Happy Fourth of July!

“You have to love a nation that celebrates its independence every July 4, not with a parade of guns, tanks and soldiers who file by the White House in a show strength and muscle, but with family picnics where kids throw Frisbees, the potato salad gets iffy, and the flies die from happiness. You may think you have overeaten, but it is patriotism.” Erma Bombeck

When I was a kid growing up in Middlebush, New Jersey, every 4th of July was celebrated the same way. The day kicked off at 10 a.m. with the Middlebush Volunteer Fire Department parade. Every kid under the age of ten decorated his or her bike, tricycle or wagon with red, white and blue bunting and joined the parade. The fire engines led the way, sounding their horns and stopping traffic. After the parade we stood in line for juice, cookies and a small prize. It was small town America at its best.

Later that afternoon, we had a family picnic in the back yard.  I always felt that summer started with that parade and I remember it fondly.

I don’t make it to the Middlebush parade anymore, but the 4th of July picnic is still a family tradition. Later today, we will congregate at my niece’s new home (she and her husband just got married last month.) There are more of us than there were when I was a kid, but the day is still about family, potato salad, Frisbees, patriotism and the beginning of summer.

Happy 4th of July to all of my readers who celebrate. Have a wonderful, fun day and mindfully enjoy every moment!

Survival > Existence,

Debbie

Comments

Jan Baird Hasak's picture

Fourth of July

Debbie, I’m glad you have such a wonderful family tradition. I stayed home and puttered around, getting many needed tasks done. All in all, it was a good time to recoup and regroup. Then last night a friend and I went to our city park to hear a wonderful community band play patriotic music from John Paul Sousa and Irving Berlin, a perfect ending to the red-white-and-blue theme of this week. xox

Marcy's picture

anger,confusion.loss

Debbie, You touched on a very important and often covered-up emotion of anger. My daughter was diagnosed with acute lymphoblastic leukemia in NOV after being in ‘remission’ for 16 years. The shock we felt and the anger. She had a stem cell transplant from her perfect match brother; but this ordeal is overwhelming and even though caregivers and patient alike are given mounds of information, the least used adjectives about the experience is always left out: ANGER, loneliness, sequestered from society and friends; the lack of support of extended family and friends because this whole ordeal doesn’t fit into their neat uncomplicated lives; agitation of some clinical personel; confusion as to why some of those around us get to go home earlier from our hotels and why some who are merely 6-8 months out from their transplants are working and seem to be in near perfect health. How did they manage that? The loss of the comfort of our home; my daughter losing her teaching job and becoming nearly indigent( she now lives with us of course, but being on disability and food stamps-which have now been taken away from her because she makes ‘too much money’ from her disability checks!!! REALLY? and the loss of my job after working for 4 years in the same position. My FMLA hours were exhausted and I no longer have a job. Therefore, we don’t have the kind of financial security for bills to be paid etc and my husband is the only one with a job. If only someone was far more forthcoming with info for caregivers and the losses that would occur in every way. We knew this wouldn’t be a walk in the park,but……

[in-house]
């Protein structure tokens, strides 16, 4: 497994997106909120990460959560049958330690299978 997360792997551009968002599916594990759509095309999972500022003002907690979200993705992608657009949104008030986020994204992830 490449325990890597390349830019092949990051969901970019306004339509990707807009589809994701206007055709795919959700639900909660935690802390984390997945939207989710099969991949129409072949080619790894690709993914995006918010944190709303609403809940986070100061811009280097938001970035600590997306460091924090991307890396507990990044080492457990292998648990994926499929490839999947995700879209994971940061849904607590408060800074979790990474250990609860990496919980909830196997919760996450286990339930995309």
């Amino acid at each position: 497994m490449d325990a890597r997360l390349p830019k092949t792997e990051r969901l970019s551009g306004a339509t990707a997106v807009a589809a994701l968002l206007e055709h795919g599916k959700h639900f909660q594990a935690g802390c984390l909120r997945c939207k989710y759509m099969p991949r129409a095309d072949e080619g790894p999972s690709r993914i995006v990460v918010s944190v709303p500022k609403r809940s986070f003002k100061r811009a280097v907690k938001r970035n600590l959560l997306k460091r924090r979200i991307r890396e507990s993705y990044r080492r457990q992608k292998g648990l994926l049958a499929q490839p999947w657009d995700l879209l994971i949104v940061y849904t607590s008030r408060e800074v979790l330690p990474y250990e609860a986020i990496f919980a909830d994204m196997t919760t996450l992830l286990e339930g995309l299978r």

We do try to focus on the prize of going home and going forth with complete recovery. But our lives will be forever changed and the new normal doesn’t look appealing.

Debbie's picture

You’re Entitled to Your Anger and You’re Entitled to Support

Marcy:

I’m so very sorry for all you and your family are going through. You’re so right that no one fully prepares you for the toll cancer takes. And many medical  professionals don’t openly talk about anger either. Often we get the opposite message: Be upbeat, positive and have a good attitude. I believe that any emotion you are feeling is valid and attempting to deny how you feel just adds unfairly to your stress. Given what you’ve been dealing with, you are entirely entitled to your anger and have every right to express it.

As I mentioned in my post, I worked through my anger with my oncology therapist. I hope there are free oncology therapy services at your hospital, like there was at mine. If not, I always encourage people to call CancerCare. You can read all about them in a post I wrote earlier.  CancerCare offers free professional support to anyone affected by cancer. So, you, your husband, daughter and son can each call and speak to a therapist. You can also call the Cancer Hope Network, which will connect you with a volunteer who has a situation similiar to your own. This is another organization which offers free support to anyone touched by cancer.

Please seek out support and don’t give up until you find it. There are people out there who do get what you are going through and will be there for you. It sounds like you’ve been managing your anger by doing whatever it takes to be there for your daughter – like any good mother would do. But don’t forget that you need to take care of yourself too. I wish you all the best and will be thinking of you.

Survival > Existence,

Debbie

 

 

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